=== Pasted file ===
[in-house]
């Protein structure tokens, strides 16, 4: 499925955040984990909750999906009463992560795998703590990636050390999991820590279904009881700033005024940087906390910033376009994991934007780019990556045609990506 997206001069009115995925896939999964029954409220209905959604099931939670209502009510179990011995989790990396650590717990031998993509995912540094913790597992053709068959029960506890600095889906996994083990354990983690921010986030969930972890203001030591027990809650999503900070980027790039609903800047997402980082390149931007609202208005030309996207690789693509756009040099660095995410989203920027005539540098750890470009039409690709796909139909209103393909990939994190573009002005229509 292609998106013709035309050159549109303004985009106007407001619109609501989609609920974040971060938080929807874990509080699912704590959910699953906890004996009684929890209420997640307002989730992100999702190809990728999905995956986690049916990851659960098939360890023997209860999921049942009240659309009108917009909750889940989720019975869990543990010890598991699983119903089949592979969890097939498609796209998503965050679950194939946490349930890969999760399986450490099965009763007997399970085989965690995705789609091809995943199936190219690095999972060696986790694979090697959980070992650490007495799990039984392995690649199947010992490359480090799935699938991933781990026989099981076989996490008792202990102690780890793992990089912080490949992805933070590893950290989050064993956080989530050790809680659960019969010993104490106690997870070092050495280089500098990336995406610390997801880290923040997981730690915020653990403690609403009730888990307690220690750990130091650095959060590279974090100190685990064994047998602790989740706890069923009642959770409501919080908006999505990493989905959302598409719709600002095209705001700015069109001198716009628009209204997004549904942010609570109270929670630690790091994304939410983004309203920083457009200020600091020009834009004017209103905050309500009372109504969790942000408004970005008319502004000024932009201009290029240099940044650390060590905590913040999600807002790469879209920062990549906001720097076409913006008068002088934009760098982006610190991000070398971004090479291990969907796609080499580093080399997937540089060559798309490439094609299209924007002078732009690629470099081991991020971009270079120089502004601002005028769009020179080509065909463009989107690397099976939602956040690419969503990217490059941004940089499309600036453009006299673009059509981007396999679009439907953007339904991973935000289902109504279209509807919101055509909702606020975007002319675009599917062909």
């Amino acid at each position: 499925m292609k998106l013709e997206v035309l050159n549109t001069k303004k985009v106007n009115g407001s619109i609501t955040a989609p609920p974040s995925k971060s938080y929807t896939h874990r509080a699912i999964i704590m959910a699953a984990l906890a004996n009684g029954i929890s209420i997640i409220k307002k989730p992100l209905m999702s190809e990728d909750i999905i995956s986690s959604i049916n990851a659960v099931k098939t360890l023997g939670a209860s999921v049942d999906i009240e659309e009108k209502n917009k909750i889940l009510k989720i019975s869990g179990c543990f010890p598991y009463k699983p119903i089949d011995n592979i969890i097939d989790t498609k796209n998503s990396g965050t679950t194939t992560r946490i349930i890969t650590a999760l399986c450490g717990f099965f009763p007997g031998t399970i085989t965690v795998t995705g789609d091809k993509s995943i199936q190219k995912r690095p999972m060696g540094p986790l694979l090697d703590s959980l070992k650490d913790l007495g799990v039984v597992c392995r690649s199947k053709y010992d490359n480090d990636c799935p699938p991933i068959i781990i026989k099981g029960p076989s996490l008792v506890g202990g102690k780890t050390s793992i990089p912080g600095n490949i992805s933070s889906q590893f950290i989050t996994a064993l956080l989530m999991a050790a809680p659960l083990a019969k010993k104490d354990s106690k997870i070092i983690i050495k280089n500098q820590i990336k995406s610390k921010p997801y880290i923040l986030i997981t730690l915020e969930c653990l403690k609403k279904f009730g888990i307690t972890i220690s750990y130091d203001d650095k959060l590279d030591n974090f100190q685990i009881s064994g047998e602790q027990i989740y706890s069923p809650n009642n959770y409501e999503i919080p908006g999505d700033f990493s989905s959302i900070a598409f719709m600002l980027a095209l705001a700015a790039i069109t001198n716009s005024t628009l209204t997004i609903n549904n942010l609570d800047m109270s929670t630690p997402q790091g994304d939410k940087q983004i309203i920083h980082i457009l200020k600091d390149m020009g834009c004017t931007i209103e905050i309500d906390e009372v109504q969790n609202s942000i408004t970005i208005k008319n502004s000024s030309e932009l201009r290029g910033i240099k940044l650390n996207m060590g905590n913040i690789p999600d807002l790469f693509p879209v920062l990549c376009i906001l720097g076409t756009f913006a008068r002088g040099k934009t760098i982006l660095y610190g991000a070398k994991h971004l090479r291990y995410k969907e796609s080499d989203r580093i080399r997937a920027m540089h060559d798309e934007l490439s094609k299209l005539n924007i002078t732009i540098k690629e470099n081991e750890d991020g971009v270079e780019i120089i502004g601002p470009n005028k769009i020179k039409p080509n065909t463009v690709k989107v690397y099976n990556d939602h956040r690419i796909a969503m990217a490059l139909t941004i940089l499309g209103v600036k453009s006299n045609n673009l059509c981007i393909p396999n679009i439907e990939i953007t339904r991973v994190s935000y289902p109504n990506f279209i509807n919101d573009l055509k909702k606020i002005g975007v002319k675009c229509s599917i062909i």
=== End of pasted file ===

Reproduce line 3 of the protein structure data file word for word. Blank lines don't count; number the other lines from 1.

């Amino acid at each position: 499925m292609k998106l013709e997206v035309l050159n549109t001069k303004k985009v106007n009115g407001s619109i609501t955040a989609p609920p974040s995925k971060s938080y929807t896939h874990r509080a699912i999964i704590m959910a699953a984990l906890a004996n009684g029954i929890s209420i997640i409220k307002k989730p992100l209905m999702s190809e990728d909750i999905i995956s986690s959604i049916n990851a659960v099931k098939t360890l023997g939670a209860s999921v049942d999906i009240e659309e009108k209502n917009k909750i889940l009510k989720i019975s869990g179990c543990f010890p598991y009463k699983p119903i089949d011995n592979i969890i097939d989790t498609k796209n998503s990396g965050t679950t194939t992560r946490i349930i890969t650590a999760l399986c450490g717990f099965f009763p007997g031998t399970i085989t965690v795998t995705g789609d091809k993509s995943i199936q190219k995912r690095p999972m060696g540094p986790l694979l090697d703590s959980l070992k650490d913790l007495g799990v039984v597992c392995r690649s199947k053709y010992d490359n480090d990636c799935p699938p991933i068959i781990i026989k099981g029960p076989s996490l008792v506890g202990g102690k780890t050390s793992i990089p912080g600095n490949i992805s933070s889906q590893f950290i989050t996994a064993l956080l989530m999991a050790a809680p659960l083990a019969k010993k104490d354990s106690k997870i070092i983690i050495k280089n500098q820590i990336k995406s610390k921010p997801y880290i923040l986030i997981t730690l915020e969930c653990l403690k609403k279904f009730g888990i307690t972890i220690s750990y130091d203001d650095k959060l590279d030591n974090f100190q685990i009881s064994g047998e602790q027990i989740y706890s069923p809650n009642n959770y409501e999503i919080p908006g999505d700033f990493s989905s959302i900070a598409f719709m600002l980027a095209l705001a700015a790039i069109t001198n716009s005024t628009l209204t997004i609903n549904n942010l609570d800047m109270s929670t630690p997402q790091g994304d939410k940087q983004i309203i920083h980082i457009l200020k600091d390149m020009g834009c004017t931007i209103e905050i309500d906390e009372v109504q969790n609202s942000i408004t970005i208005k008319n502004s000024s030309e932009l201009r290029g910033i240099k940044l650390n996207m060590g905590n913040i690789p999600d807002l790469f693509p879209v920062l990549c376009i906001l720097g076409t756009f913006a008068r002088g040099k934009t760098i982006l660095y610190g991000a070398k994991h971004l090479r291990y995410k969907e796609s080499d989203r580093i080399r997937a920027m540089h060559d798309e934007l490439s094609k299209l005539n924007i002078t732009i540098k690629e470099n081991e750890d991020g971009v270079e780019i120089i502004g601002p470009n005028k769009i020179k039409p080509n065909t463009v690709k989107v690397y099976n990556d939602h956040r690419i796909a969503m990217a490059l139909t941004i940089l499309g209103v600036k453009s006299n045609n673009l059509c981007i393909p396999n679009i439907e990939i953007t339904r991973v994190s935000y289902p109504n990506f279209i509807n919101d573009l055509k909702k606020i002005g975007v002319k675009c229509s599917i062909i």